Monday, August 13, 2007

Responsible Power or the Power to Respond

It has long been wondered by many how it is that humanity can be so destructive. The societal ills that have been perpetuated by people up to this very day remain a mystery to those anthropological positivists that assert that civilization is getting better and evolving upward. Outside sources cannot be blamed. These ills have human catalysts at all of there roots. Though technology has certainly progressed, allowing fewer to destroy more; people, in general, are as destructive with their power as they have ever been. This is well explained by the Christian doctrine of universal depravity. Not only are all humans touched by the effects of the great Fall, but all aspects of the human condition are wrecked by it as well; meaning that people are essentially and unchangeably bad apart from divine grace.

Contrastingly, the human capacity for gentleness, kindness, honor, respect and service (supplied solely from God as a vein of his common grace) has remained by and large steady as well. Thus humans possess either destructive ability under their own power, or constructive power supplied by God. The common factor between the two streams of human tendency is the capacity for power created into the human condition. The question is not then, “is that person powerful?” The correct question is, “does that person use their power responsibly?” Or more specifically, “do they use their power to respond in the most helpful possible way to the need directly before them?”

Any that have been married, or had children, know what it is to wield such power. One does not need to live with another person long before observing that the wrong words or right words can have almost immediate effects revealing what manner of power was projected (to build up or tear down, for constructive or destructive ends). In like manner, other situations present themselves everyday in which the use of one’s power is called upon. The negative use of power can gain one an advantage, acquire wealth, reputation or renown. However, the positive use of power in the same scenario can bless the recipient, build up loved ones, redeem a broken relationship or heal a wounded heart.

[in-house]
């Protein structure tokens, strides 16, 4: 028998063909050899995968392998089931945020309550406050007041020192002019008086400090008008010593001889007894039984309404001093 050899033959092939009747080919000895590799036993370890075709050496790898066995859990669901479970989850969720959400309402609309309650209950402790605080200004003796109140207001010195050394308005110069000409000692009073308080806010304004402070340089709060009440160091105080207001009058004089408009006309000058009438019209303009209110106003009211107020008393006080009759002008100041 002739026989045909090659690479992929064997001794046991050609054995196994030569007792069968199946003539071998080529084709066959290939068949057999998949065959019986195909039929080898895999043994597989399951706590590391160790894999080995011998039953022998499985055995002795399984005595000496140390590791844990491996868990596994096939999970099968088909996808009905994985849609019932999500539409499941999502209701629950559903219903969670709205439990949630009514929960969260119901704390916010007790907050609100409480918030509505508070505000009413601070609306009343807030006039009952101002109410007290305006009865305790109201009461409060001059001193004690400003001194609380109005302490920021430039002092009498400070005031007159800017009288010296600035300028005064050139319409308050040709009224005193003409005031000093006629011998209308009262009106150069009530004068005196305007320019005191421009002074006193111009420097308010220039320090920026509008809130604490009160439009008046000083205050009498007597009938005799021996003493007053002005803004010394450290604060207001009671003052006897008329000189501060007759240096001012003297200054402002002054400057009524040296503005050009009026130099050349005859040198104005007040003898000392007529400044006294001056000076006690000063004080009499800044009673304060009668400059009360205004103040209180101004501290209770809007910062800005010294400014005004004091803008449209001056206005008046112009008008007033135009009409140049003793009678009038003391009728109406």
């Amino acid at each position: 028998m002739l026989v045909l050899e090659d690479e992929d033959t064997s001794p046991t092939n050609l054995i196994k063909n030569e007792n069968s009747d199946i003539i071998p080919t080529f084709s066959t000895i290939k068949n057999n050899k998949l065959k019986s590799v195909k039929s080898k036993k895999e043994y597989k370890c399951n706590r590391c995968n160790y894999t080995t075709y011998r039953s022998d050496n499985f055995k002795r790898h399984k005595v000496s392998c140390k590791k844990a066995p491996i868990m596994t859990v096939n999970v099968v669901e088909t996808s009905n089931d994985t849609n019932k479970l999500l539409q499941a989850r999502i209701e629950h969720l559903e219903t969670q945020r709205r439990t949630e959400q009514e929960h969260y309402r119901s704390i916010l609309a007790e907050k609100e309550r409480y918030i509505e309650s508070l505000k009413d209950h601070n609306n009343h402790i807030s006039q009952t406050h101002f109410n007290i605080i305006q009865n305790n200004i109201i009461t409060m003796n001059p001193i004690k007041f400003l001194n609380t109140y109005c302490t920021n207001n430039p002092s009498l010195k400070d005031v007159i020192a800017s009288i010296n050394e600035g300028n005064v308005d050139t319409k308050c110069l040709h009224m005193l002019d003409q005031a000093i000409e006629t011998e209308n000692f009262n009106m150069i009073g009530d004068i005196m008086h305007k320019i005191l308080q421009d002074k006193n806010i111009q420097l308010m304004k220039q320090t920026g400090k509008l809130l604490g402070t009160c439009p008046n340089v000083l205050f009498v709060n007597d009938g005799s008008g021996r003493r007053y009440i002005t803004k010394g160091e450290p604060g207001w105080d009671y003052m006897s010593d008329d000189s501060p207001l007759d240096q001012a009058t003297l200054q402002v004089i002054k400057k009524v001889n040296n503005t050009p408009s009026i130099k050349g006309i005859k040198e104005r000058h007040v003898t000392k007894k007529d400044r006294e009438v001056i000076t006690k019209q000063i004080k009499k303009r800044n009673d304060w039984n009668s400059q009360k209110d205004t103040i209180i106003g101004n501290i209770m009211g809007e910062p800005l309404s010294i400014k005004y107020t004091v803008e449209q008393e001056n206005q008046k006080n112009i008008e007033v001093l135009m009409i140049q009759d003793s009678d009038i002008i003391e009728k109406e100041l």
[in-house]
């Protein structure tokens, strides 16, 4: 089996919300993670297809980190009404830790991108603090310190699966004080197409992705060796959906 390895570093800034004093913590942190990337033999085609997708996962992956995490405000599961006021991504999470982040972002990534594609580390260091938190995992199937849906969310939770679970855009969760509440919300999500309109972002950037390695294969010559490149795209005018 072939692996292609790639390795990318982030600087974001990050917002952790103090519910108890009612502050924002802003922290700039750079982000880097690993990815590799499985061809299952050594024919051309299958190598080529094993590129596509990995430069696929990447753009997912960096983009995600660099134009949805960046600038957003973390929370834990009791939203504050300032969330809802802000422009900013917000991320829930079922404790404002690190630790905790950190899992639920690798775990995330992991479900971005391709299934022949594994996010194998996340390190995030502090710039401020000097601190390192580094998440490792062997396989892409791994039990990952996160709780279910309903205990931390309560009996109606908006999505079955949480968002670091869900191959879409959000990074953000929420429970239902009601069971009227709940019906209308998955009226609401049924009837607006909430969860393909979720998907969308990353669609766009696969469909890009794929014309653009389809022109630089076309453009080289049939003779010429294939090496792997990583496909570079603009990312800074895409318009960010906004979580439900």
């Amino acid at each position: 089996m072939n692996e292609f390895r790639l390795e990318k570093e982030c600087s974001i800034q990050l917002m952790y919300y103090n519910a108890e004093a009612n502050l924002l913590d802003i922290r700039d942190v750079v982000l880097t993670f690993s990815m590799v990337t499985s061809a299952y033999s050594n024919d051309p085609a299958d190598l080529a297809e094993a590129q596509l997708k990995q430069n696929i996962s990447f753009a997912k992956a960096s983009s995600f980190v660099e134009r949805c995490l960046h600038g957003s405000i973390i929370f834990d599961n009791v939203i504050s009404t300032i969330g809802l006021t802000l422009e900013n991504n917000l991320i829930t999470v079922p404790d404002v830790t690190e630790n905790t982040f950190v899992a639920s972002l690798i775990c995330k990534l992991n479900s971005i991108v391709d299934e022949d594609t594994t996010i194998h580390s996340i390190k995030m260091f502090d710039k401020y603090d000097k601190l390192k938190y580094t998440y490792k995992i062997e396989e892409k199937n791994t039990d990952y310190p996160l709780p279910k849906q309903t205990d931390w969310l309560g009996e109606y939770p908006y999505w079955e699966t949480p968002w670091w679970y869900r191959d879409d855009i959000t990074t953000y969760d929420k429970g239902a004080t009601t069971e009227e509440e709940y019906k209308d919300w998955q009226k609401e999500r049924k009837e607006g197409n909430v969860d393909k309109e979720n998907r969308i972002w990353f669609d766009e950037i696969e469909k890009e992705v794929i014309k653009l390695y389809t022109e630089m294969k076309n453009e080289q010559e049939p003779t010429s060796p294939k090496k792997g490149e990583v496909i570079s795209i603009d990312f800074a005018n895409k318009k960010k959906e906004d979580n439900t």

As I go about my daily activities, I find that opportunities for the use of power are manifold. The college student serving me coffee, the single mom ringing up my groceries, the young man needing a mentor’s encouraging word and the older patron at the post office needing help picking up that box are all possible recipients of the positive use of my power. Christians are simply more aware of the power created within people to bless and serve others around them.

If Christians are more powerful in anyway, it is in their awareness that the needs exist, and that they have, through training, practice and the enabling of the Spirit, learned to wield power over themselves as well. They wield power to suppress their own lethargy, their own fear and capacity for complacency. All humans have the duty to exercise responsible power, but only those who, through training, practice and accountability, (and particularly when enabled by the Spirit) develop the power to respond. It is my hope that as a Christian, I will wield such power over myself as to remain aware of opportunities for service in front of me, and then have such discipline as to use my power for the most constructive outcome possible. Ultimately, I don’t have great faith in myself to carry out such ideals, which is why I am so totally reliant on the use of the God’s power to work through me that which I was created so powerful for in the first place.

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